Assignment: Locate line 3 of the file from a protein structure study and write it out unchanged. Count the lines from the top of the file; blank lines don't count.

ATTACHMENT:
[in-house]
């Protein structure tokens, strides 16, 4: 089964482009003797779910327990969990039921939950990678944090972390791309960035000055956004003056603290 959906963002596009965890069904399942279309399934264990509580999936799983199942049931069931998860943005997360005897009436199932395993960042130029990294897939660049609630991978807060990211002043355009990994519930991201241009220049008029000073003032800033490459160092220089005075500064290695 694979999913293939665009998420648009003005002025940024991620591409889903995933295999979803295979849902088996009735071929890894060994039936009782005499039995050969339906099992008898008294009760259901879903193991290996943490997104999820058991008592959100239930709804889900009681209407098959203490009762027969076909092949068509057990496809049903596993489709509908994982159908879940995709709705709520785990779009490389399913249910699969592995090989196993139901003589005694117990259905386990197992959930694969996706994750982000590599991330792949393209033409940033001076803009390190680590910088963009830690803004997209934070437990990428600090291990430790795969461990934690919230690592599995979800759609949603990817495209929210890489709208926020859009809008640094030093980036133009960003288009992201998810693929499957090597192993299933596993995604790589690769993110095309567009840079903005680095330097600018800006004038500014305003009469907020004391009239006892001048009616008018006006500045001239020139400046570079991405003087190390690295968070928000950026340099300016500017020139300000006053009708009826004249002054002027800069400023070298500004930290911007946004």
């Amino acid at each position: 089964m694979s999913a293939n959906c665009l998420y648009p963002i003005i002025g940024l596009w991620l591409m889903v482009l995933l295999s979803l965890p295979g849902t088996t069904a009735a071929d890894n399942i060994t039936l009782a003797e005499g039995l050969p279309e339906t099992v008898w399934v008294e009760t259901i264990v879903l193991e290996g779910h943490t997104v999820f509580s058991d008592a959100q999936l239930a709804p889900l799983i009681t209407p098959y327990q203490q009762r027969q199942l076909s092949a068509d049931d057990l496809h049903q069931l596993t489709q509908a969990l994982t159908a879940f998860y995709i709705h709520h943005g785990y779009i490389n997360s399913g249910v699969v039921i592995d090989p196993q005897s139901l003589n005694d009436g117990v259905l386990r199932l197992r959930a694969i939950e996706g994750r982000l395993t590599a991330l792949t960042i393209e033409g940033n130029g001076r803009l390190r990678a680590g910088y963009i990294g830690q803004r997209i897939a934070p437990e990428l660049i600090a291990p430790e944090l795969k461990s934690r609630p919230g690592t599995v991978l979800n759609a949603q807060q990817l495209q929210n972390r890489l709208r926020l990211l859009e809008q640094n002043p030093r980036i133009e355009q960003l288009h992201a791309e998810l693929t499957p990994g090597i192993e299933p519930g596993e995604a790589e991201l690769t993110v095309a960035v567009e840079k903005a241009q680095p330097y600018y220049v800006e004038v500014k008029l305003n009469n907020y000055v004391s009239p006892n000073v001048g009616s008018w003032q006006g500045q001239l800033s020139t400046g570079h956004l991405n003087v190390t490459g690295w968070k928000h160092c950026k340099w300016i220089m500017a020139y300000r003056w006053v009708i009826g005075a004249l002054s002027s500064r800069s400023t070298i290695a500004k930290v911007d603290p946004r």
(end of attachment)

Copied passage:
């Amino acid at each position: 089964m694979s999913a293939n959906c665009l998420y648009p963002i003005i002025g940024l596009w991620l591409m889903v482009l995933l295999s979803l965890p295979g849902t088996t069904a009735a071929d890894n399942i060994t039936l009782a003797e005499g039995l050969p279309e339906t099992v008898w399934v008294e009760t259901i264990v879903l193991e290996g779910h943490t997104v999820f509580s058991d008592a959100q999936l239930a709804p889900l799983i009681t209407p098959y327990q203490q009762r027969q199942l076909s092949a068509d049931d057990l496809h049903q069931l596993t489709q509908a969990l994982t159908a879940f998860y995709i709705h709520h943005g785990y779009i490389n997360s399913g249910v699969v039921i592995d090989p196993q005897s139901l003589n005694d009436g117990v259905l386990r199932l197992r959930a694969i939950e996706g994750r982000l395993t590599a991330l792949t960042i393209e033409g940033n130029g001076r803009l390190r990678a680590g910088y963009i990294g830690q803004r997209i897939a934070p437990e990428l660049i600090a291990p430790e944090l795969k461990s934690r609630p919230g690592t599995v991978l979800n759609a949603q807060q990817l495209q929210n972390r890489l709208r926020l990211l859009e809008q640094n002043p030093r980036i133009e355009q960003l288009h992201a791309e998810l693929t499957p990994g090597i192993e299933p519930g596993e995604a790589e991201l690769t993110v095309a960035v567009e840079k903005a241009q680095p330097y600018y220049v800006e004038v500014k008029l305003n009469n907020y000055v004391s009239p006892n000073v001048g009616s008018w003032q006006g500045q001239l800033s020139t400046g570079h956004l991405n003087v190390t490459g690295w968070k928000h160092c950026k340099w300016i220089m500017a020139y300000r003056w006053v009708i009826g005075a004249l002054s002027s500064r800069s400023t070298i290695a500004k930290v911007d603290p946004r």